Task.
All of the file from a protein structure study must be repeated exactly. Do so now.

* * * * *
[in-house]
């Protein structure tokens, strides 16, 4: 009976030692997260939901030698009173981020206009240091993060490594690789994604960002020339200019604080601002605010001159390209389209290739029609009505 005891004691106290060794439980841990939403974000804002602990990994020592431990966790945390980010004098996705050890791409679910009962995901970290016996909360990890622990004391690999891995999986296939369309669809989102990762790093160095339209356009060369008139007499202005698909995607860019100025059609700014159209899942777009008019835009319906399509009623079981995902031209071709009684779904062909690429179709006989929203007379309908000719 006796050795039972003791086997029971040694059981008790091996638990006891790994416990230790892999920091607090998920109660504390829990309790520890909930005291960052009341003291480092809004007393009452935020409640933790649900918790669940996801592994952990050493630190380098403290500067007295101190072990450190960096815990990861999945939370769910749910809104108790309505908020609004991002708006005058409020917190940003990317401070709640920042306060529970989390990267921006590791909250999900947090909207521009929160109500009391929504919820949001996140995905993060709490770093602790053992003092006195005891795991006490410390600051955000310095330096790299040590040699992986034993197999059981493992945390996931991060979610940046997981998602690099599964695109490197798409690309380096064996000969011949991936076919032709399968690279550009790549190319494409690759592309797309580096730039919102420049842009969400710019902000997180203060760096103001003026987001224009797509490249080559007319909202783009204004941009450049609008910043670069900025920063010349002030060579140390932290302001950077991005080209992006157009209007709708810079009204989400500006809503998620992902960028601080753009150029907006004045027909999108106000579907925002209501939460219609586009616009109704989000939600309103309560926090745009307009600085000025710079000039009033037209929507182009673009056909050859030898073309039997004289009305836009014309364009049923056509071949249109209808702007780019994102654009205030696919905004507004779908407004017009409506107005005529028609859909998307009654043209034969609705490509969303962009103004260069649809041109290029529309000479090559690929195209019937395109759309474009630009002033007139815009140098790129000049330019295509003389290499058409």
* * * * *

[in-house]
């Protein structure tokens, strides 16, 4: 009976030692997260939901030698009173981020206009240091993060490594690789994604960002020339200019604080601002605010001159390209389209290739029609009505 005891004691106290060794439980841990939403974000804002602990990994020592431990966790945390980010004098996705050890791409679910009962995901970290016996909360990890622990004391690999891995999986296939369309669809989102990762790093160095339209356009060369008139007499202005698909995607860019100025059609700014159209899942777009008019835009319906399509009623079981995902031209071709009684779904062909690429179709006989929203007379309908000719 006796050795039972003791086997029971040694059981008790091996638990006891790994416990230790892999920091607090998920109660504390829990309790520890909930005291960052009341003291480092809004007393009452935020409640933790649900918790669940996801592994952990050493630190380098403290500067007295101190072990450190960096815990990861999945939370769910749910809104108790309505908020609004991002708006005058409020917190940003990317401070709640920042306060529970989390990267921006590791909250999900947090909207521009929160109500009391929504919820949001996140995905993060709490770093602790053992003092006195005891795991006490410390600051955000310095330096790299040590040699992986034993197999059981493992945390996931991060979610940046997981998602690099599964695109490197798409690309380096064996000969011949991936076919032709399968690279550009790549190319494409690759592309797309580096730039919102420049842009969400710019902000997180203060760096103001003026987001224009797509490249080559007319909202783009204004941009450049609008910043670069900025920063010349002030060579140390932290302001950077991005080209992006157009209007709708810079009204989400500006809503998620992902960028601080753009150029907006004045027909999108106000579907925002209501939460219609586009616009109704989000939600309103309560926090745009307009600085000025710079000039009033037209929507182009673009056909050859030898073309039997004289009305836009014309364009049923056509071949249109209808702007780019994102654009205030696919905004507004779908407004017009409506107005005529028609859909998307009654043209034969609705490509969303962009103004260069649809041109290029529309000479090559690929195209019937395109759309474009630009002033007139815009140098790129000049330019295509003389290499058409």